The Finish Isn't Getting Any Closer

The Finish Isn’t Getting Any Closer

You swim and you swim and you swim … and the finish never seems to get any closer. The frustration, especially if you keep on looking up and looking forward, can be frustrating. Extremely so, at times. You swim 5 minutes, you swim 15 minutes, you swim 1 hour … and it seems like you never move forward by the looks of the land.

Why? How can that be so?

It all has to do with your perspective as an open water swimmer, where your eyes view distant objects just above the surface of a dynamic open body of water by a few inches or several centimeters.

Such low angles of vision are significantly different from our normal life spent well above ground level – and therefore can play tricks with our eyes and mind. Imagine you were running a marathon run and you were looking forward with your eyes only a few inches or several centimeters above the level ground. Instead of viewing things as a human runner, you would view things like a frog or a small puppy. Viewed from such a low perspective, our view of the aquatic world is much different than that of a kayaker or escort pilot.

Additionally, because the surface of the water often undulates up and down, swishing you left and right, your vision is impaired and the quick snapshots of views that you take when you sight simply do not give yourself enough information to properly process distances. With cameras, low-angle shots work best with a wider lens. But viewing the finish through, sometimes, foggy goggles, this breath of visual information is not available to open water swimmers.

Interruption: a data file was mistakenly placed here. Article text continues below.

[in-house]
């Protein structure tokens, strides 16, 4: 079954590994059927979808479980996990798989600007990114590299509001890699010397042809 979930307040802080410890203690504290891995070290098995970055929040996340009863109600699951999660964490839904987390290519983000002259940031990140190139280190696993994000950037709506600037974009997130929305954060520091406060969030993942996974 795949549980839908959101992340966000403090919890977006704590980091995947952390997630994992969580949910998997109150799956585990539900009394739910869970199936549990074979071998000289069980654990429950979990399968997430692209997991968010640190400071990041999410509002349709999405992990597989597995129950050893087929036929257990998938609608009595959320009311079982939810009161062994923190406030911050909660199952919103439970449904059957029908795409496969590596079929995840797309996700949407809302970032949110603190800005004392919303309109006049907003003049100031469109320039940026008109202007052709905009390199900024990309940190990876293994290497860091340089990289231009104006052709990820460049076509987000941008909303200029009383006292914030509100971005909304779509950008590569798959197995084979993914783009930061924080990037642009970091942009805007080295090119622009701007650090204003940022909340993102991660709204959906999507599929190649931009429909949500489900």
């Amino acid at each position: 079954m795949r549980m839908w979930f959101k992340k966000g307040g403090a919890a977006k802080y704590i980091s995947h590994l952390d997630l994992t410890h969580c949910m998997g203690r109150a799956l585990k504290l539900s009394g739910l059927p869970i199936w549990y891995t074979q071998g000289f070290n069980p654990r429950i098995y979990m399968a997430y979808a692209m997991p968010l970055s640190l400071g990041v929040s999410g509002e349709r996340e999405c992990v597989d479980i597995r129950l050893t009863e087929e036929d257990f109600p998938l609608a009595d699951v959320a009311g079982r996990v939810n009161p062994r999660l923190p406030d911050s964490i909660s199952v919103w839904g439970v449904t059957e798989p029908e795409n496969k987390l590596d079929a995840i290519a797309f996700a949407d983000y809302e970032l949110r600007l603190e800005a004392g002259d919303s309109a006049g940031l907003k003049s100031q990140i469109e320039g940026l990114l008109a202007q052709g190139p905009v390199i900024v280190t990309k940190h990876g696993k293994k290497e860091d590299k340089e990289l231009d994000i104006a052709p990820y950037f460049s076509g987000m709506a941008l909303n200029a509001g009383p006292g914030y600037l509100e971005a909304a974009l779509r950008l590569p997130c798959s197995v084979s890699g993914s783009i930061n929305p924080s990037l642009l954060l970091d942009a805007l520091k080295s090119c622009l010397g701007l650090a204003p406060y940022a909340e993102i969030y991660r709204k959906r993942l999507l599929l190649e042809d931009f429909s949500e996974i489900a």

When land or the finish is viewed from low perspectives, your eye catches objects near and far. The foreground objects like nearby kayakers or turn buoys appear bigger relative to the distant finish.

Your depth perception becomes less in tune with reality when your eye catches both nearby and distant objects. This is especially true when the foreground is dark (due to the darker-colored water) and the sky is not well defined. With a lot of sky within your field of vision, the distant objects are stuck in place – never moving.

Even one mile closer, there is still a lot of sky and the size of the distant objects have not significantly changed relative to its background (the sky and horizon).

So keep your head down, swim straight and try not getting too frustrated.

Last photo © Danee

Copyright © 2012 by Open Water Source
Steven Munatones